Select Committee on Environmental Audit First Report


The Environmental Audit Committee has agreed to the following Report:—




1. The Committee's principal findings are summarised below:

    (a)  The European Environment Agency's recent State & Outlook report confirms that despite more than twenty-five years of Community environmental regulation, general environmental quality in the EU is not recovering significantly and in some areas is actually worsening. (Paragraph 11)

    (b)  EU policies in major economic sectors such as agriculture, transport and energy have often been incompatible with the EU's environmental objectives. For example, EU subsidies have supported environmentally damaging activities such as the drainage of wildlife-rich wetlands for intensive agriculture or the depletion of fish stocks. (Paragraph 13)

    (c)  Although the EU has been good at developing strong, end-of-pipe regulation it has less leverage over the "driving force sectors of environmental damage." The emphasis now needs to shift towards creating a more integrated framework for a preventative approach to environmental protection. We conclude that the European Council, Council of Ministers, Commission and individual Member States need to co-ordinate their policies and working practices under strong leadership and strategic direction to achieve real change. (Paragraph 14)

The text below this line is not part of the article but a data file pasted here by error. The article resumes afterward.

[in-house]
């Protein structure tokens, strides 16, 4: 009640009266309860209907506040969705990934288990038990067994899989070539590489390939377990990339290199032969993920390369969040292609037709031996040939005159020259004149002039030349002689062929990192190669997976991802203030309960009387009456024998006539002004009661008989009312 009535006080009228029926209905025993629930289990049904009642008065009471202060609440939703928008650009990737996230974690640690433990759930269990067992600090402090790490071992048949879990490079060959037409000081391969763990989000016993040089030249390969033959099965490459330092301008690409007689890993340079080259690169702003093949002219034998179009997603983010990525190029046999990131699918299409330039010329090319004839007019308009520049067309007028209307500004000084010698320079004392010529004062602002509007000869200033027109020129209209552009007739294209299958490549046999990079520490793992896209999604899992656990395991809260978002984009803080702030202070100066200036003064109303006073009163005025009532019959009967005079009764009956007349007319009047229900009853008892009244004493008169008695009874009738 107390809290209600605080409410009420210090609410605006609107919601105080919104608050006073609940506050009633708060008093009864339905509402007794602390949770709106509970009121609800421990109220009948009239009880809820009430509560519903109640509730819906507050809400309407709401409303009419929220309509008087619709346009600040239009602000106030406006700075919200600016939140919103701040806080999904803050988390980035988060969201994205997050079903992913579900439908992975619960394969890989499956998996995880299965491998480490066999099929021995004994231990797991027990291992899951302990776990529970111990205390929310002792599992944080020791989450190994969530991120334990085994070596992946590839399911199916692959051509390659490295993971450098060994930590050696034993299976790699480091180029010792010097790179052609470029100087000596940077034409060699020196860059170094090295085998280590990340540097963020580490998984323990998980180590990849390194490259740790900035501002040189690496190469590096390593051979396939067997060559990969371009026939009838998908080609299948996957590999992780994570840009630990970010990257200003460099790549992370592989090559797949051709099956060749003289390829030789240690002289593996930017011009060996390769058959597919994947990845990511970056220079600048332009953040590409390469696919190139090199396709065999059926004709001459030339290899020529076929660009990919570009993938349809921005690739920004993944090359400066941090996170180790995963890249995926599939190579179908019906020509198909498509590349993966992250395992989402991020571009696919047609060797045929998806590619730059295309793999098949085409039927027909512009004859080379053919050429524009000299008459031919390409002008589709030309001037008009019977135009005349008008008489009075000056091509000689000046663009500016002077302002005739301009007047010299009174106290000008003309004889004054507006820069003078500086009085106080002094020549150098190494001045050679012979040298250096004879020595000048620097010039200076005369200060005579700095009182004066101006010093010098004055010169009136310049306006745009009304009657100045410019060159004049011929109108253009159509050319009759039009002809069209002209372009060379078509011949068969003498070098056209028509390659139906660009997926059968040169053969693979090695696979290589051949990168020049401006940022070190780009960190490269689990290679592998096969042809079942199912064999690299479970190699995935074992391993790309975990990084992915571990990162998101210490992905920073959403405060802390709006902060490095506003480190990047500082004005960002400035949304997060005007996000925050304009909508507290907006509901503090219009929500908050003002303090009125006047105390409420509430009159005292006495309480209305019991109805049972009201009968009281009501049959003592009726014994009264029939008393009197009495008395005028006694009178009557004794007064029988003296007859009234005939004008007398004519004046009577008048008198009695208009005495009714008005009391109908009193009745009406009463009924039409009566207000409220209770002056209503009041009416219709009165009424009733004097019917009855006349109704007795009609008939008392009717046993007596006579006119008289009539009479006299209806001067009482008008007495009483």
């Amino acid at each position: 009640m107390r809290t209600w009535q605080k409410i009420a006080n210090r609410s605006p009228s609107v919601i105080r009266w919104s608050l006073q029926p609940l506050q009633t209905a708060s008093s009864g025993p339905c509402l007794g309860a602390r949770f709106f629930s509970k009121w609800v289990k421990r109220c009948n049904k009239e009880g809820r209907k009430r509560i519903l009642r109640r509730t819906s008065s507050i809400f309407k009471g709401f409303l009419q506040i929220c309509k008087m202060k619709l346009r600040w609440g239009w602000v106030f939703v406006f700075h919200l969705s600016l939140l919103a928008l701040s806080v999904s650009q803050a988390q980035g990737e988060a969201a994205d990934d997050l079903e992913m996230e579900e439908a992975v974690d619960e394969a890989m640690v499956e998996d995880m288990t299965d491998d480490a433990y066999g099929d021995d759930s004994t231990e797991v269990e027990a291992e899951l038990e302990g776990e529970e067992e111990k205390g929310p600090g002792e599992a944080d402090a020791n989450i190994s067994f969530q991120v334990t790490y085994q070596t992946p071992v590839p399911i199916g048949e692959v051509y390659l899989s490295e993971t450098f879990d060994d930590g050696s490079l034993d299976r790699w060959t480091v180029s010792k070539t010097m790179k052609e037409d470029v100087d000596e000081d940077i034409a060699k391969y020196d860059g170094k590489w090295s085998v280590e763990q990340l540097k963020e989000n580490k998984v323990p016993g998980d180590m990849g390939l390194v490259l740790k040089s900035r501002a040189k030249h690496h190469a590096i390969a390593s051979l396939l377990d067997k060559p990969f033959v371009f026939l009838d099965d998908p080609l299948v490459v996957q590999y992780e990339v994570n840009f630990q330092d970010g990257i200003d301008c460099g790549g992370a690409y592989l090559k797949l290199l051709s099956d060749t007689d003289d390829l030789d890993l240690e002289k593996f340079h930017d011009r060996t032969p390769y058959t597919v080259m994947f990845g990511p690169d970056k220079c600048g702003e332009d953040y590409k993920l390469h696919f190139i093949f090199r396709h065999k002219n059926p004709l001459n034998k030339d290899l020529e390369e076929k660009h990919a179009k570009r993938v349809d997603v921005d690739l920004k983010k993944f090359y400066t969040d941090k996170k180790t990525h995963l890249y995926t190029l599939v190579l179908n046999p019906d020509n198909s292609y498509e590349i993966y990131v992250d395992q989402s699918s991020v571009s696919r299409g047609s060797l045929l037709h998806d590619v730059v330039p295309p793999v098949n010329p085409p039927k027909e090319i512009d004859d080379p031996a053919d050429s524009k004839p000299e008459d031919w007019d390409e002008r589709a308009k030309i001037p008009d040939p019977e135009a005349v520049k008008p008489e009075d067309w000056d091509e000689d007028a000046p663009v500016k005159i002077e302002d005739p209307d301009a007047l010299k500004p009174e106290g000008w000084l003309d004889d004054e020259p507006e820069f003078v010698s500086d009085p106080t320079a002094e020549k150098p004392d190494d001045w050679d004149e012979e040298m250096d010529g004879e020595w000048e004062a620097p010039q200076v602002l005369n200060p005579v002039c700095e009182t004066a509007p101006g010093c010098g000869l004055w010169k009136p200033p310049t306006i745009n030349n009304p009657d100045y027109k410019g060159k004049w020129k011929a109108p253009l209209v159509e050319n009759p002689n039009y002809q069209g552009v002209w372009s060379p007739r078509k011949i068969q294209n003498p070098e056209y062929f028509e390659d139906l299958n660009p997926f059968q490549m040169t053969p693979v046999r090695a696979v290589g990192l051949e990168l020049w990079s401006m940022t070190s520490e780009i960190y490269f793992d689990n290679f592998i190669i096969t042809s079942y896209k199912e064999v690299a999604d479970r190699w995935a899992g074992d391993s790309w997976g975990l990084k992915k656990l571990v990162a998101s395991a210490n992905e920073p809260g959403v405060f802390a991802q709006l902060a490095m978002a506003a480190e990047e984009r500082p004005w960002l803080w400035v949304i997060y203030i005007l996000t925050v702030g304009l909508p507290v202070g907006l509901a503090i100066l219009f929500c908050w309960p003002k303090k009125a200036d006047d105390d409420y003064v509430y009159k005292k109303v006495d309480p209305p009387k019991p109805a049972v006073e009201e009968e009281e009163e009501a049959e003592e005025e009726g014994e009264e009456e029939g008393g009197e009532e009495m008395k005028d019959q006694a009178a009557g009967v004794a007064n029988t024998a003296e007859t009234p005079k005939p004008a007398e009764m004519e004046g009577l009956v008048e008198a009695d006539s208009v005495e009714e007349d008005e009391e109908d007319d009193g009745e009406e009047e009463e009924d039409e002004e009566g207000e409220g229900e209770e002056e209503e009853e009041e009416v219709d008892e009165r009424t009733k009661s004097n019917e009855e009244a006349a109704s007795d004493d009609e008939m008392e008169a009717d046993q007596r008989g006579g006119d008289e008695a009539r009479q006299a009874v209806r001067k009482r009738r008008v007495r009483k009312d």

(d)  President Prodi has announced the formation of two sub-groups of Commissioners, one to look at growth, competitiveness, employment and sustainable development and a second to look at external affairs. Environment Commissioner Wallström will be involved in both groups which may be a helpful boost to integration. We believe that environmental integration and mechanisms to promote sustainable development across all directorates- general should be prominent in their remits. (Paragraph 33)

    (e)  It is clear that both individual Commission directorates-general and Councils tend to be very focused on their own subject areas. Mr Meacher told the Committee that he thought that getting the directorates-general to talk to each other in the preparation of policy was the single most important area of improvement. (Paragraph 35)